[quagga-dev 11486] Re: non-GPL code calling and depending on GPL libzebra

Jeroen Massar jeroen at massar.ch
Thu Sep 11 13:44:28 BST 2014

On 2014-09-11 14:00, Paul Jakma wrote:
> On Thu, 11 Sep 2014, Jeroen Massar wrote:
>> As you own the copyright on both parts, you can do whatever you want.
>> Dual-licensing, commercial selling. Your thing.
> We don't the copyright on all parts. Quagga and libzebra has a diverse
> range of copyright holders. Many of them inherited from GNU Zebra. Not
> necessarily active.
> So we can't change the GPL licence on libzebra, nor can we dual-licence it.

Indeed, in such a situation, there is little you can do.

Unless you ask all of them to approve changing it (not happening) or
rewrite the whole thing from scratch that is ;)

> One question is, when A comes to depend on B through explicit, specific
> function calls in the source code of A, whether there is some difference
> between binary and source. My understanding has been binary and source
> are generally different representations of the same thing under US
> copyright law[1]. That is, the source code files of A become subject to
> the licence of B - was my understanding.

Your mixing "license" up with "copyright".

Copyright is automatically assigned to the author of the piece
The License is determined by the copyright owner.

The GPL has a clause in their license that any code linked to it (and
effectively in any other way is an 'exclusive requirement', that that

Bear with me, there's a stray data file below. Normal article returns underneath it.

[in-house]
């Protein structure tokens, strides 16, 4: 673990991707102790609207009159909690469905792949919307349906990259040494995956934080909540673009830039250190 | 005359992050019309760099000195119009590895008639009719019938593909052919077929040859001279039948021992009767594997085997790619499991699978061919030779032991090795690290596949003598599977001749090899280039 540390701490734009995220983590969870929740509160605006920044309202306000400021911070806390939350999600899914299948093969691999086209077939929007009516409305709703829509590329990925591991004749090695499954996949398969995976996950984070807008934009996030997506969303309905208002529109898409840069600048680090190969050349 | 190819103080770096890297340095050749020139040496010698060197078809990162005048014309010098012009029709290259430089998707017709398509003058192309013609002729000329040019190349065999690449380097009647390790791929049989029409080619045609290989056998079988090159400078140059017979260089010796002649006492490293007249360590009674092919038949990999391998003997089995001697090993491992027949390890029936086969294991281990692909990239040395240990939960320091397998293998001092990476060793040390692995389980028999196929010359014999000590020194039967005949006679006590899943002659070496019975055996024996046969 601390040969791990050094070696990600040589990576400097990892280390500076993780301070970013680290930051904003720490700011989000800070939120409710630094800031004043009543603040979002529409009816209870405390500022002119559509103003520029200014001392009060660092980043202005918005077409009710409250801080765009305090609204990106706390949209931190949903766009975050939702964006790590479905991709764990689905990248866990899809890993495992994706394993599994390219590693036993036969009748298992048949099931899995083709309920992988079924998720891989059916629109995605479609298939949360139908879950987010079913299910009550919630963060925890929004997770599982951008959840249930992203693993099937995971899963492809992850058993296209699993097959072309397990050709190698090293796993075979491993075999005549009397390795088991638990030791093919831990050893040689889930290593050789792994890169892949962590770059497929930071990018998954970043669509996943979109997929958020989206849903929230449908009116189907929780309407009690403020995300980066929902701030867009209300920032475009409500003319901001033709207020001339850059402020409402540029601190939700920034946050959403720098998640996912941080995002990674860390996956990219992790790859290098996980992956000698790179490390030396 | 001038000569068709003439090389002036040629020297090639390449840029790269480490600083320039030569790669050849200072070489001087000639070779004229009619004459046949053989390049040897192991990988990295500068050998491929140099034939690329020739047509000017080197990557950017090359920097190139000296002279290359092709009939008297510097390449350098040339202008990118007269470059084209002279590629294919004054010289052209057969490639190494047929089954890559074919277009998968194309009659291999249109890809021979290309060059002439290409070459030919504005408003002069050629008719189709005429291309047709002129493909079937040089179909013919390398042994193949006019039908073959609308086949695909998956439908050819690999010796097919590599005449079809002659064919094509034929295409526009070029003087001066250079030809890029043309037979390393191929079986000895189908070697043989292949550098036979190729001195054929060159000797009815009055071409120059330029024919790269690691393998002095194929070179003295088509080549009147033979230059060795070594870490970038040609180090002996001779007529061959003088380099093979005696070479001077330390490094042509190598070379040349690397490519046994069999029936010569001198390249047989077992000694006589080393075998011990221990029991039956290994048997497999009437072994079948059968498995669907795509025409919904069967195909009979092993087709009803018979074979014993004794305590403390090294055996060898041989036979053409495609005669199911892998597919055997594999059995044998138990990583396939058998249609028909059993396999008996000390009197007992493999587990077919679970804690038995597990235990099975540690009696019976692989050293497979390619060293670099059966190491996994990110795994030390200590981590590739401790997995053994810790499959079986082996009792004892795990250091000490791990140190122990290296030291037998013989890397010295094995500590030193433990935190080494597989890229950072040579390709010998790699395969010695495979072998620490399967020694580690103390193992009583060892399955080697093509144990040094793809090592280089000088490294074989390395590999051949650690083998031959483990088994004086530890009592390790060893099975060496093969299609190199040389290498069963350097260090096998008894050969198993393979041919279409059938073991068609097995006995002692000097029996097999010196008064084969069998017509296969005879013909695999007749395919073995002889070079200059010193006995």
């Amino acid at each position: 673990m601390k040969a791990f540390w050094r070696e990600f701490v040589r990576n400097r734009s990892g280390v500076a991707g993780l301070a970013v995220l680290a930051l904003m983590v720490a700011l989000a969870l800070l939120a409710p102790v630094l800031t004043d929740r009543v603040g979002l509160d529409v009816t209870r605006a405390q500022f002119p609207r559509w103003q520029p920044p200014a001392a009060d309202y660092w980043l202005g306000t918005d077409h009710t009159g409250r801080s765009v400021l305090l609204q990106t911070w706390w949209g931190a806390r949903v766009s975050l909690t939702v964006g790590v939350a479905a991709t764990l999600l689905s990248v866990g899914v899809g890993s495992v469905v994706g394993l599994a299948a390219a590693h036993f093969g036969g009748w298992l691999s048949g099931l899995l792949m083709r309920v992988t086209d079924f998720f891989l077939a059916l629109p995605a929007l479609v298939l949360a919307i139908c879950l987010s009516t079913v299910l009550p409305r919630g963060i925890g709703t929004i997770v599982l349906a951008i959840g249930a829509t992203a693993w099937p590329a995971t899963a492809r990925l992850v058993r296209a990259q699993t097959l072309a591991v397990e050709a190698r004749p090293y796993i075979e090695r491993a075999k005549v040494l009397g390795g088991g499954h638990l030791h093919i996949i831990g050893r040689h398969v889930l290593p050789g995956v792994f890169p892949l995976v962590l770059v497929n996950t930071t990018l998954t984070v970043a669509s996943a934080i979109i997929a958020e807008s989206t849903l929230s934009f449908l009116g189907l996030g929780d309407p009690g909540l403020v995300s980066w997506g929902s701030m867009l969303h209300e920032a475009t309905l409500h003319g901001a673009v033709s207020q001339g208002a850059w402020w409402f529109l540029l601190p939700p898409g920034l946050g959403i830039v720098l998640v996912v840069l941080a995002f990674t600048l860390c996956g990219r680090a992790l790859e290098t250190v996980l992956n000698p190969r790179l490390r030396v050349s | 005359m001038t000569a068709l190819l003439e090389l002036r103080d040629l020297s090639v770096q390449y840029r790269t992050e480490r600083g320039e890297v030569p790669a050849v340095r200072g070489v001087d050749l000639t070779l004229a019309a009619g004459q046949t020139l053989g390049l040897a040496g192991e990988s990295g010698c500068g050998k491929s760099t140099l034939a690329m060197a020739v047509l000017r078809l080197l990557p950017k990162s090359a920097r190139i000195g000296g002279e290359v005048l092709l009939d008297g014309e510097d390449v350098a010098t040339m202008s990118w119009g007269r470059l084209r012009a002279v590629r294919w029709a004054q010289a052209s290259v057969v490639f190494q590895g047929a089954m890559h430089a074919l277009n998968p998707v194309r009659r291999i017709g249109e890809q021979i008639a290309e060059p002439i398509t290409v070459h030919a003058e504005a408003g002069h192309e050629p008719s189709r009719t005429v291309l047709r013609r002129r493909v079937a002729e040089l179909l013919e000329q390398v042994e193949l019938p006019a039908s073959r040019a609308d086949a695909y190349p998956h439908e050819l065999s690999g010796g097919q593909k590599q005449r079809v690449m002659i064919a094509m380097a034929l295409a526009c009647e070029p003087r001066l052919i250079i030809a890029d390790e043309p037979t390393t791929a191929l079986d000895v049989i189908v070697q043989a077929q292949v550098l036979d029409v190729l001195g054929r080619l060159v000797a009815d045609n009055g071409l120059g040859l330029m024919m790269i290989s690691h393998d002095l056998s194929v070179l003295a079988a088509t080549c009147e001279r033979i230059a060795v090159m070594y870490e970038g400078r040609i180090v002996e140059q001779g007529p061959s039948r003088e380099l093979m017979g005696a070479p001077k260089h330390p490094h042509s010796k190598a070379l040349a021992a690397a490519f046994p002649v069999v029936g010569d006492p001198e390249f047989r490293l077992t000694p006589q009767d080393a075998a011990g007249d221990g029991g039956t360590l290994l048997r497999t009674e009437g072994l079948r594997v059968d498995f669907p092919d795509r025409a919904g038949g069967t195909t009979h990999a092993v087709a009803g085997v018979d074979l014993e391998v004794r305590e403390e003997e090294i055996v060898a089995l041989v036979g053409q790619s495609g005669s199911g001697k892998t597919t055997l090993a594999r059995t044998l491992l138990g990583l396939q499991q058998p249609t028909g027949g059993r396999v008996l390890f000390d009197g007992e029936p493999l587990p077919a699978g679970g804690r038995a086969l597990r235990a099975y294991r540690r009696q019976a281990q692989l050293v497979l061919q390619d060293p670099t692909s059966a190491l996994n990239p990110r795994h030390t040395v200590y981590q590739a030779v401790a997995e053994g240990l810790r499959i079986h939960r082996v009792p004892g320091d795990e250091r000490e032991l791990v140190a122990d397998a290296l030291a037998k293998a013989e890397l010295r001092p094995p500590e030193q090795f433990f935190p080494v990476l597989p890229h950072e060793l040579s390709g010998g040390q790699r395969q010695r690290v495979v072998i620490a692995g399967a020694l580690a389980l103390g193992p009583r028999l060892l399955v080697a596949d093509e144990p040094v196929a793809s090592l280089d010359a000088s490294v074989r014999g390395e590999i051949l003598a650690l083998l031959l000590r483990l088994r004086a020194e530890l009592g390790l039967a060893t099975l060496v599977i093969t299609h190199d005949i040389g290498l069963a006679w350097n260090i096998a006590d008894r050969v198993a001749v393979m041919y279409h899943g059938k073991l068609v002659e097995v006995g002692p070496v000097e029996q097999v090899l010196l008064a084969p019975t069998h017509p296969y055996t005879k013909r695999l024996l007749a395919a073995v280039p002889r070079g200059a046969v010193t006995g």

code must also be GPLd.

Unless the owners of the copyright (and thus the right to set a license)
can come to a different agreement.

As for "binary and source are different representations of the same
thing", that is quite likely correct under US law. (IANAL though ;)

> Some have argued this is not the case, that it only applies to the
> binaries that have been mechanically linked by the compiler/linker. This
> view implies the source code files of A can be copied/distributed
> without regard to the licence of B.

As several GPL lawsuits have shown, that is not how it works ;)

> That latter view doesn't seem safe to my understanding.

It definitely is not.

> Though, I'm sure
> examples of this being done can be found. What would be useful is any
> weighty or authoritative opinions on this.

I think the best thing is that I point you at:


>> Btw, instead of a BSD license, think of Apache License 2.0 it has a
>> few nice protections for patenty loopholes.
> Good point.
> Thanks.

Note that while I do respect the GPL where it is in place, I used to
stamp a BSD-2-clause on things, then for a bit an ISC-style license but
now, I definitely prefer a Apache License 2.0, as people a whole lot
more into the legal stuff have pointed out that that is the best and
truely free one out there.

I think the major difference between GPL or BSD/Apache License 2.0 is:
 - do you want to require others to publish changes
 - do you want vendors to use your stuff on their kit

IMHO the latter is the better thing and also the reason why there are a
whole lot of boxes out there that have aiccu + ecmh on it, while with
GPL stuff they would have had to open up their whole code tree for a
little feature that my code brings.

In the end it is mostly a personal thing though. But as an extra one:
Playstation4 has a whole lot of BSD in it, and so does Mac OSX...


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